A thorough spring inspection and tune-up should be done to ensure your system is running efficiently for a healthy spring lawn. It can also prevent future system problems leading to costly repairs.
Below are various parts of your system you can inspect yourself. However, it’s recommended that you also hire a licensed irrigator to locate potential hidden damage, and make any repairs requiring professional expertise.
Clean any dirt or cobwebs off the controller if it hasn’t been used all winter. Change the back-up battery. This should be done about every six months, in the spring and fall. Make sure the right date and time are showing, then enter the programming for a spring irrigation schedule. The battery will maintain the programming, time, and date during a power outage.
The newer smart controllers contain non-volatile memory that keeps the watering schedule when the power fails. Some of them also include a backup battery to maintain the date and time during an outage. These batteries are like the ones in your computer and can last 10 years. The controllers that don’t have backup batteries provide this protection within their non-volatile memory.
Make sure the rain sensor or rain/freeze sensor is working and correctly positioned. Clean out any dead bugs, leaves, etc. inside the housing. If the discs are misshapen or moldy, they won’t be able to expand and contract, and they need to be replaced. Change the batteries as recommended by the manufacturer.
Backflow Prevention Assembly (BPA)
Check an above-ground BPA for obvious damage such as cracks, broken ball valves, leaks, or a warped body. A warped body will prevent the internal parts from working correctly. If you spot a leak, turn off the water supply to the device at the shutoff valve.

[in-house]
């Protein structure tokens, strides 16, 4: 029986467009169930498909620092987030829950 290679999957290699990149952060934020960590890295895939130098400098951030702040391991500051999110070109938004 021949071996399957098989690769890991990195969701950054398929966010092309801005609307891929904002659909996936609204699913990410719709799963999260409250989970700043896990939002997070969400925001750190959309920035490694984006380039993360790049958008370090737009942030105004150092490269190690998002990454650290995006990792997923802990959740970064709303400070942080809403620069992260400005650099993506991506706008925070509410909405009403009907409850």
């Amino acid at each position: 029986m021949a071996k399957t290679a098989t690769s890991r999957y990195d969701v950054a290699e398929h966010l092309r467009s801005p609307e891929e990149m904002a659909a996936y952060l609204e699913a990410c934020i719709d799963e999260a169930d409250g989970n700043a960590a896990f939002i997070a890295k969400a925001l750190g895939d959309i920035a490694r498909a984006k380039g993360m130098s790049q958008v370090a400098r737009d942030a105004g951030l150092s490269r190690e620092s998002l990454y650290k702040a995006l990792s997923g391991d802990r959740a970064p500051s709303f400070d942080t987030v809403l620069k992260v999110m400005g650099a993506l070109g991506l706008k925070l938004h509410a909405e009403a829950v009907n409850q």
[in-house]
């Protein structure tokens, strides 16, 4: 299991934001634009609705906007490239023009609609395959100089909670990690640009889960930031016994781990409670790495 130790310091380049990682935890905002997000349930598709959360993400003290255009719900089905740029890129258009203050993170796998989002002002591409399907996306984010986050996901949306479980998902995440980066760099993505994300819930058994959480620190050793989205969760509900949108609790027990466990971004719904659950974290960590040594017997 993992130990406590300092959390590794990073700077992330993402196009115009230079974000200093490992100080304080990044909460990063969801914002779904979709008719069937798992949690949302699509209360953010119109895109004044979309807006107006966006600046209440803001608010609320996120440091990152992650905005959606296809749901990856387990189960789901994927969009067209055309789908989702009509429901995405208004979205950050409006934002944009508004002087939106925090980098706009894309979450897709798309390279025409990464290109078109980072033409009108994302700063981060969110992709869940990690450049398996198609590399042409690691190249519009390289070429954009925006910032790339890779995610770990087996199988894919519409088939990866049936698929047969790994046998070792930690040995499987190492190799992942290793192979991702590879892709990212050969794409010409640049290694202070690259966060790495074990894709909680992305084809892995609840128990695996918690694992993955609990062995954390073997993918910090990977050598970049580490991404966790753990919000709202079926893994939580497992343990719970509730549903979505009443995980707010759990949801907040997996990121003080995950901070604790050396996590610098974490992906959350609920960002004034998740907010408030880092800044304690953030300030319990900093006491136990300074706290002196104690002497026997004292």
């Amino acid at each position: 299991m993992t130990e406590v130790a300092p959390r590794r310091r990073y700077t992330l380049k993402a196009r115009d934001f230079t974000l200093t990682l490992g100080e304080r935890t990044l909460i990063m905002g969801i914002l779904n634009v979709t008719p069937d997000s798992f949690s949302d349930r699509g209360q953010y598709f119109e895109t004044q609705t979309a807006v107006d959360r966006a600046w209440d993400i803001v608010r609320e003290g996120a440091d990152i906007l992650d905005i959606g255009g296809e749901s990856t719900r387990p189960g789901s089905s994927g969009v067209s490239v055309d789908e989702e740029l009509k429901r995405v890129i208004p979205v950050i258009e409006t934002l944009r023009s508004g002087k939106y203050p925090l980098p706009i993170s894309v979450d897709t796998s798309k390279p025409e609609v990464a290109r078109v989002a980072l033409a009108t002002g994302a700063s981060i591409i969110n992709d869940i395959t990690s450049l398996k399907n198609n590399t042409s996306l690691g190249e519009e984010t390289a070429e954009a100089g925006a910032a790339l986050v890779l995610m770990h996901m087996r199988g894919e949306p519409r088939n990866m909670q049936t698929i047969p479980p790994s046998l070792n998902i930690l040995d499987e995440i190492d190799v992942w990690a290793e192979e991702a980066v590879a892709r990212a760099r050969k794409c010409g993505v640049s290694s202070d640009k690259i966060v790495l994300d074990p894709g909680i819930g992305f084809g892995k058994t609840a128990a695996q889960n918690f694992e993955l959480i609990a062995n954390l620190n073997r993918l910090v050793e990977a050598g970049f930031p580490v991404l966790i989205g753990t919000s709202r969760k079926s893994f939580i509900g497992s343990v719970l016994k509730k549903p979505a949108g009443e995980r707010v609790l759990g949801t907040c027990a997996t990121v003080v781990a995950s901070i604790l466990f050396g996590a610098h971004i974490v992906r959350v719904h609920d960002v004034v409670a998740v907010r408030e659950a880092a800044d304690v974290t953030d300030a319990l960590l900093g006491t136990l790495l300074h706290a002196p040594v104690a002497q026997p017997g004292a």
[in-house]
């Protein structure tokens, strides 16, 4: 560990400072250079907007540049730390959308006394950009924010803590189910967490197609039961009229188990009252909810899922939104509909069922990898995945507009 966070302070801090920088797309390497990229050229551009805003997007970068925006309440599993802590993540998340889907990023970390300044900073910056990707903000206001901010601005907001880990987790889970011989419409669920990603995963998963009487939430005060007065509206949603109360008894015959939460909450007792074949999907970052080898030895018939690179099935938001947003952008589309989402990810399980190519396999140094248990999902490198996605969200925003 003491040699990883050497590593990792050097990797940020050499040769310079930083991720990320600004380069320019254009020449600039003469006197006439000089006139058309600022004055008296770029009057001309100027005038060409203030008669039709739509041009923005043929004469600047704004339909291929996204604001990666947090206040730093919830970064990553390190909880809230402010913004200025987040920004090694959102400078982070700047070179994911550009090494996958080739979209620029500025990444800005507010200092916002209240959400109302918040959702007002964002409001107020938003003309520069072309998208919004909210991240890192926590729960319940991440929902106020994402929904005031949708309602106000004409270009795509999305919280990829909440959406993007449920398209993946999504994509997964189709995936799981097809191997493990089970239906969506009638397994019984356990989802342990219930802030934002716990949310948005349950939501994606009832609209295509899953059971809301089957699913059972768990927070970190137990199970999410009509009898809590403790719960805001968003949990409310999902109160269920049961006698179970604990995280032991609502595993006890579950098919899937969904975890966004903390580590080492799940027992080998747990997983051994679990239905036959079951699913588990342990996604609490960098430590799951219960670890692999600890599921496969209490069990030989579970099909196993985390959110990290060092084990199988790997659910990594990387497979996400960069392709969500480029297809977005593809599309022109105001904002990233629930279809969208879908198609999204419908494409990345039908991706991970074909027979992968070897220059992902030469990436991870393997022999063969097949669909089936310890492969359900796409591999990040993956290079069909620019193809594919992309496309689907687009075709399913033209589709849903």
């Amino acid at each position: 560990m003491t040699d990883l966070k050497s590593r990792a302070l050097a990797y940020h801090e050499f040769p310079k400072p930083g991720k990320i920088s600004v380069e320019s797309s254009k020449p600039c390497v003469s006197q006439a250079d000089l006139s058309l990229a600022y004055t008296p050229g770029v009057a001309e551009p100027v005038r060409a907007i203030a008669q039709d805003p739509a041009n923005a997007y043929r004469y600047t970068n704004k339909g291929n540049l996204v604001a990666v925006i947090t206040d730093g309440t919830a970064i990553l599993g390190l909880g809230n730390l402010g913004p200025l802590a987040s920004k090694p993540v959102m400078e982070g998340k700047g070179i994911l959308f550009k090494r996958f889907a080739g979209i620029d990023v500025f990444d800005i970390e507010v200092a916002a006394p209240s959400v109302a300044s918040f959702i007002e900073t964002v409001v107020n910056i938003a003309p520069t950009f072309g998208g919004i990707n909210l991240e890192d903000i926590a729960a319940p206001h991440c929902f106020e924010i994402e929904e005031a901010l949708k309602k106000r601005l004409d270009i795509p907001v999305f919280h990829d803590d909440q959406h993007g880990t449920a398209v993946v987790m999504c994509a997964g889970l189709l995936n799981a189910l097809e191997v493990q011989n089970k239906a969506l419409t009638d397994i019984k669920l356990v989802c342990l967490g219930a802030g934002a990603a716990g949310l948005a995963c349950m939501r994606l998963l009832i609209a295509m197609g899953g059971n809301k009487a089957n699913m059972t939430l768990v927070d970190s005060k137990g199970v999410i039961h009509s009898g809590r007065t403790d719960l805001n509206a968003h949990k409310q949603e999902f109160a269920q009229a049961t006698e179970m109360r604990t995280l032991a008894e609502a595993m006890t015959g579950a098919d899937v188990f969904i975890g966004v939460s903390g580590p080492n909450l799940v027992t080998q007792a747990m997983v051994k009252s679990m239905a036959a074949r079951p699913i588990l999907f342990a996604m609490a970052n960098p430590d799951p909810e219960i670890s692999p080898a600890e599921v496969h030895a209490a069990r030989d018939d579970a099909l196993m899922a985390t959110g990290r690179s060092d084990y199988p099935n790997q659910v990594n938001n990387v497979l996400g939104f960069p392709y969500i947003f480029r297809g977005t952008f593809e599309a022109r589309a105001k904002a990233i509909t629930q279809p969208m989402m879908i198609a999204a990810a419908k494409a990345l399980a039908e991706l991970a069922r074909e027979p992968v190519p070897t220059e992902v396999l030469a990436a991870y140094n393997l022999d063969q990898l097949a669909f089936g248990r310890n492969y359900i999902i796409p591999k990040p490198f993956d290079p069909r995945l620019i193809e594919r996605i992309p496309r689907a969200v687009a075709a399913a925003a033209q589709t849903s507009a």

For below-ground BPAs, check for water in the box, as well as for visible damage to the assembly. You’ll need to determine the cause of any water in the box (e.g. leak, rain).
A BPA may have internal damage that isn’t visible and prevents it from actually providing any backflow protection. If you suspect damage from winter freezing, don’t wait for the BPA annual testing — have it checked out by a licensed irrigator. If any repairs are done, the device will have to be tested.
In order to start up your system, slowly open the isolation valve to prevent water hammer (a shock wave created by a surge of water that can damage valves and burst pipes). Make sure the test cocks are closed and the ball valves are fully open. For RPZs (reduced pressure zone BPAs) tighten the bolts on the relief covers.
Find your valve boxes and check for standing water, cracks in valves, and broken or loose wires. If the boxes are hard to find, clear away debris and overgrown grass so you can easily locate them in the future. Replace any missing lids or damaged boxes.
Also check the valve box containing your isolation valve, usually located near the meter. Make sure the valve hasn’t seized up.
Visually inspect all sprinkler heads for any obstructions, such as overgrown grass, rocks, dirt, or mulch. Trim any bushes or shrubs that have grown and will block sprinkler water flow.